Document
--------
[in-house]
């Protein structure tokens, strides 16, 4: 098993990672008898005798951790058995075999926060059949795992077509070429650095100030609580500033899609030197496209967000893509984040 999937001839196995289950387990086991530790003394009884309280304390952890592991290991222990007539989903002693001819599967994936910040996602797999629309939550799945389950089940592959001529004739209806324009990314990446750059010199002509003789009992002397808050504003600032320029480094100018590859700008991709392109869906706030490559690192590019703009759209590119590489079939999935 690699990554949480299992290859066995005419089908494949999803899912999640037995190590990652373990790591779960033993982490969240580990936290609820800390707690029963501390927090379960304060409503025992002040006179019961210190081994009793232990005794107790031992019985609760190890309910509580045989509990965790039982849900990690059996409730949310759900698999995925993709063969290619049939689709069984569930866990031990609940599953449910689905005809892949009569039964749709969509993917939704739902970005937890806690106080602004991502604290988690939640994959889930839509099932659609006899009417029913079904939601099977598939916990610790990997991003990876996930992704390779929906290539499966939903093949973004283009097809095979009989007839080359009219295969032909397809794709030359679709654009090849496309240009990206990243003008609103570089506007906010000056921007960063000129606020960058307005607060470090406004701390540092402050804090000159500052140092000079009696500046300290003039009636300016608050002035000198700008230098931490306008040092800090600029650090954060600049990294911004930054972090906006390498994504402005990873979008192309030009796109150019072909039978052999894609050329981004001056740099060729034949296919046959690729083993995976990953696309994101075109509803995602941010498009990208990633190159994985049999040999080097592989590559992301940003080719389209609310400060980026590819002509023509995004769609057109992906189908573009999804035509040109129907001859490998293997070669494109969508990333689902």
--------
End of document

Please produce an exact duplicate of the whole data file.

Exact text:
[in-house]
């Protein structure tokens, strides 16, 4: 098993990672008898005798951790058995075999926060059949795992077509070429650095100030609580500033899609030197496209967000893509984040 999937001839196995289950387990086991530790003394009884309280304390952890592991290991222990007539989903002693001819599967994936910040996602797999629309939550799945389950089940592959001529004739209806324009990314990446750059010199002509003789009992002397808050504003600032320029480094100018590859700008991709392109869906706030490559690192590019703009759209590119590489079939999935 690699990554949480299992290859066995005419089908494949999803899912999640037995190590990652373990790591779960033993982490969240580990936290609820800390707690029963501390927090379960304060409503025992002040006179019961210190081994009793232990005794107790031992019985609760190890309910509580045989509990965790039982849900990690059996409730949310759900698999995925993709063969290619049939689709069984569930866990031990609940599953449910689905005809892949009569039964749709969509993917939704739902970005937890806690106080602004991502604290988690939640994959889930839509099932659609006899009417029913079904939601099977598939916990610790990997991003990876996930992704390779929906290539499966939903093949973004283009097809095979009989007839080359009219295969032909397809794709030359679709654009090849496309240009990206990243003008609103570089506007906010000056921007960063000129606020960058307005607060470090406004701390540092402050804090000159500052140092000079009696500046300290003039009636300016608050002035000198700008230098931490306008040092800090600029650090954060600049990294911004930054972090906006390498994504402005990873979008192309030009796109150019072909039978052999894609050329981004001056740099060729034949296919046959690729083993995976990953696309994101075109509803995602941010498009990208990633190159994985049999040999080097592989590559992301940003080719389209609310400060980026590819002509023509995004769609057109992906189908573009999804035509040109129907001859490998293997070669494109969508990333689902």